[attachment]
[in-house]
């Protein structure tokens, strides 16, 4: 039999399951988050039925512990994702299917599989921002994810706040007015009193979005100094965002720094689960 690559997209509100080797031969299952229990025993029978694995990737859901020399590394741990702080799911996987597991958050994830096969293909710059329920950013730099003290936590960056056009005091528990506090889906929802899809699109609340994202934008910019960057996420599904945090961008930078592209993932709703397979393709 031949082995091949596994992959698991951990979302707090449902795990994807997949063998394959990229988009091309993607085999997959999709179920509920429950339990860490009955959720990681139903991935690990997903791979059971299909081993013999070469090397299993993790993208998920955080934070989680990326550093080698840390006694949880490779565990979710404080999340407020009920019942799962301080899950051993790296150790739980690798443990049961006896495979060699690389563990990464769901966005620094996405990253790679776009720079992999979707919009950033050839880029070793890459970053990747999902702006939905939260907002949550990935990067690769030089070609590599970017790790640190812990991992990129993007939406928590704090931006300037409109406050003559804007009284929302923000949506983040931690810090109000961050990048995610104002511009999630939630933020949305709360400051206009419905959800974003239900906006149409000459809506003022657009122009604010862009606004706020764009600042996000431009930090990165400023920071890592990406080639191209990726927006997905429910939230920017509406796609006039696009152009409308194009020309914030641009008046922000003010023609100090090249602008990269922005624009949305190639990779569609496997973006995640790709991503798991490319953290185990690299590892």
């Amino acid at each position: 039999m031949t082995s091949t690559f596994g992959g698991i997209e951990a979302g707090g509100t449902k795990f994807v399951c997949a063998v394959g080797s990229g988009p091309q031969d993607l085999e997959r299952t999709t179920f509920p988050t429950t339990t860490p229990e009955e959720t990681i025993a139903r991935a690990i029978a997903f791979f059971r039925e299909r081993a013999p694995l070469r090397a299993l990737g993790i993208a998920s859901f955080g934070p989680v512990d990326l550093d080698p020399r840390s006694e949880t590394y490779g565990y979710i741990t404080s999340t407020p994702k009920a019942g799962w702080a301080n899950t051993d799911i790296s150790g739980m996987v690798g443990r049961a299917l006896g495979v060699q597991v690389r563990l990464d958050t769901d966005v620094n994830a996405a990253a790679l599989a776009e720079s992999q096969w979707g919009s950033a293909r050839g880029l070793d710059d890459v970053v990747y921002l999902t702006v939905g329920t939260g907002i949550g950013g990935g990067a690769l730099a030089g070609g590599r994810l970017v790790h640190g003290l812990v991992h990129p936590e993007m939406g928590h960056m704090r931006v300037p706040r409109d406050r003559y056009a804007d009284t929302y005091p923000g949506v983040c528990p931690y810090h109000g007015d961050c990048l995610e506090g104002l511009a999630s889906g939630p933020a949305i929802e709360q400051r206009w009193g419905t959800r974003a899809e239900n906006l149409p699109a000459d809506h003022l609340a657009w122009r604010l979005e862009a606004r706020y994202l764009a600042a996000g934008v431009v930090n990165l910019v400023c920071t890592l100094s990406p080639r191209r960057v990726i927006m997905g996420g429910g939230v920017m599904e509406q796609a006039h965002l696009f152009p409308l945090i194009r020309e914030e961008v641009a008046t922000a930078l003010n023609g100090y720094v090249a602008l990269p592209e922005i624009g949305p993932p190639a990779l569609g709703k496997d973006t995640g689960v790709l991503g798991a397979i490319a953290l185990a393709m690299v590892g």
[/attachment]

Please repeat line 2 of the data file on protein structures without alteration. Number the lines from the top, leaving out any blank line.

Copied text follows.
């Protein structure tokens, strides 16, 4: 039999399951988050039925512990994702299917599989921002994810706040007015009193979005100094965002720094689960 690559997209509100080797031969299952229990025993029978694995990737859901020399590394741990702080799911996987597991958050994830096969293909710059329920950013730099003290936590960056056009005091528990506090889906929802899809699109609340994202934008910019960057996420599904945090961008930078592209993932709703397979393709 031949082995091949596994992959698991951990979302707090449902795990994807997949063998394959990229988009091309993607085999997959999709179920509920429950339990860490009955959720990681139903991935690990997903791979059971299909081993013999070469090397299993993790993208998920955080934070989680990326550093080698840390006694949880490779565990979710404080999340407020009920019942799962301080899950051993790296150790739980690798443990049961006896495979060699690389563990990464769901966005620094996405990253790679776009720079992999979707919009950033050839880029070793890459970053990747999902702006939905939260907002949550990935990067690769030089070609590599970017790790640190812990991992990129993007939406928590704090931006300037409109406050003559804007009284929302923000949506983040931690810090109000961050990048995610104002511009999630939630933020949305709360400051206009419905959800974003239900906006149409000459809506003022657009122009604010862009606004706020764009600042996000431009930090990165400023920071890592990406080639191209990726927006997905429910939230920017509406796609006039696009152009409308194009020309914030641009008046922000003010023609100090090249602008990269922005624009949305190639990779569609496997973006995640790709991503798991490319953290185990690299590892």